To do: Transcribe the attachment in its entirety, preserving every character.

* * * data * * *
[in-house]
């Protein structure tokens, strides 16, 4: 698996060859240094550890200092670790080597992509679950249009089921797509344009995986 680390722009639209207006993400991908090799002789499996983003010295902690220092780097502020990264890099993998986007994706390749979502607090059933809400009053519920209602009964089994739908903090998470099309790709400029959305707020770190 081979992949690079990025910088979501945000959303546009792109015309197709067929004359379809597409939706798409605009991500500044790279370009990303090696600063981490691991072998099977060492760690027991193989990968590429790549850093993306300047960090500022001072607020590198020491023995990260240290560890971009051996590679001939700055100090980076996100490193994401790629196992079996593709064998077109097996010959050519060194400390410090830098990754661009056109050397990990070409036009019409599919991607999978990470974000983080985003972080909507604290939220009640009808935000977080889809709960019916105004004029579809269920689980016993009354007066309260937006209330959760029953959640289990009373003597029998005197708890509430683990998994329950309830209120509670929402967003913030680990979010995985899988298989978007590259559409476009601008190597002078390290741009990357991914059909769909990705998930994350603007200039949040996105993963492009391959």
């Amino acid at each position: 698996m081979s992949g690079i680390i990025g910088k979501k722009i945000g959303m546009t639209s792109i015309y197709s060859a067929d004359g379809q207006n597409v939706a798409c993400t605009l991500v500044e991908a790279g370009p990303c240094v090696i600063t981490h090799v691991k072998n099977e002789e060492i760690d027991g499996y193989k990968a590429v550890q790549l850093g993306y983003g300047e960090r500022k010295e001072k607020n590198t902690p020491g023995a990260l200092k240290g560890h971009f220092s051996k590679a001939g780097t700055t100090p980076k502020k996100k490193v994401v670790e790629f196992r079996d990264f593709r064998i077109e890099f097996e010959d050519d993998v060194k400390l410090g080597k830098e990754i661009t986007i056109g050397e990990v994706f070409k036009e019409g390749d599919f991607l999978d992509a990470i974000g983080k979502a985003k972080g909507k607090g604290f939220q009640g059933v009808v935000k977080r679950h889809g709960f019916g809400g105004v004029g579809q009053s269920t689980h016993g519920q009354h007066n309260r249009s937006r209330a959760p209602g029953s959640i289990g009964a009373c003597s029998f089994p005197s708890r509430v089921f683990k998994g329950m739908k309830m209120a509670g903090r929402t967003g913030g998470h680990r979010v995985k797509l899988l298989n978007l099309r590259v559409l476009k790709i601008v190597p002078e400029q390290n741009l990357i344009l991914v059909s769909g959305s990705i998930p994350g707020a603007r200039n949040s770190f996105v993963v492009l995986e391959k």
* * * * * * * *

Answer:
[in-house]
């Protein structure tokens, strides 16, 4: 698996060859240094550890200092670790080597992509679950249009089921797509344009995986 680390722009639209207006993400991908090799002789499996983003010295902690220092780097502020990264890099993998986007994706390749979502607090059933809400009053519920209602009964089994739908903090998470099309790709400029959305707020770190 081979992949690079990025910088979501945000959303546009792109015309197709067929004359379809597409939706798409605009991500500044790279370009990303090696600063981490691991072998099977060492760690027991193989990968590429790549850093993306300047960090500022001072607020590198020491023995990260240290560890971009051996590679001939700055100090980076996100490193994401790629196992079996593709064998077109097996010959050519060194400390410090830098990754661009056109050397990990070409036009019409599919991607999978990470974000983080985003972080909507604290939220009640009808935000977080889809709960019916105004004029579809269920689980016993009354007066309260937006209330959760029953959640289990009373003597029998005197708890509430683990998994329950309830209120509670929402967003913030680990979010995985899988298989978007590259559409476009601008190597002078390290741009990357991914059909769909990705998930994350603007200039949040996105993963492009391959």
């Amino acid at each position: 698996m081979s992949g690079i680390i990025g910088k979501k722009i945000g959303m546009t639209s792109i015309y197709s060859a067929d004359g379809q207006n597409v939706a798409c993400t605009l991500v500044e991908a790279g370009p990303c240094v090696i600063t981490h090799v691991k072998n099977e002789e060492i760690d027991g499996y193989k990968a590429v550890q790549l850093g993306y983003g300047e960090r500022k010295e001072k607020n590198t902690p020491g023995a990260l200092k240290g560890h971009f220092s051996k590679a001939g780097t700055t100090p980076k502020k996100k490193v994401v670790e790629f196992r079996d990264f593709r064998i077109e890099f097996e010959d050519d993998v060194k400390l410090g080597k830098e990754i661009t986007i056109g050397e990990v994706f070409k036009e019409g390749d599919f991607l999978d992509a990470i974000g983080k979502a985003k972080g909507k607090g604290f939220q009640g059933v009808v935000k977080r679950h889809g709960f019916g809400g105004v004029g579809q009053s269920t689980h016993g519920q009354h007066n309260r249009s937006r209330a959760p209602g029953s959640i289990g009964a009373c003597s029998f089994p005197s708890r509430v089921f683990k998994g329950m739908k309830m209120a509670g903090r929402t967003g913030g998470h680990r979010v995985k797509l899988l298989n978007l099309r590259v559409l476009k790709i601008v190597p002078e400029q390290n741009l990357i344009l991914v059909s769909g959305s990705i998930p994350g707020a603007r200039n949040s770190f996105v993963v492009l995986e391959k």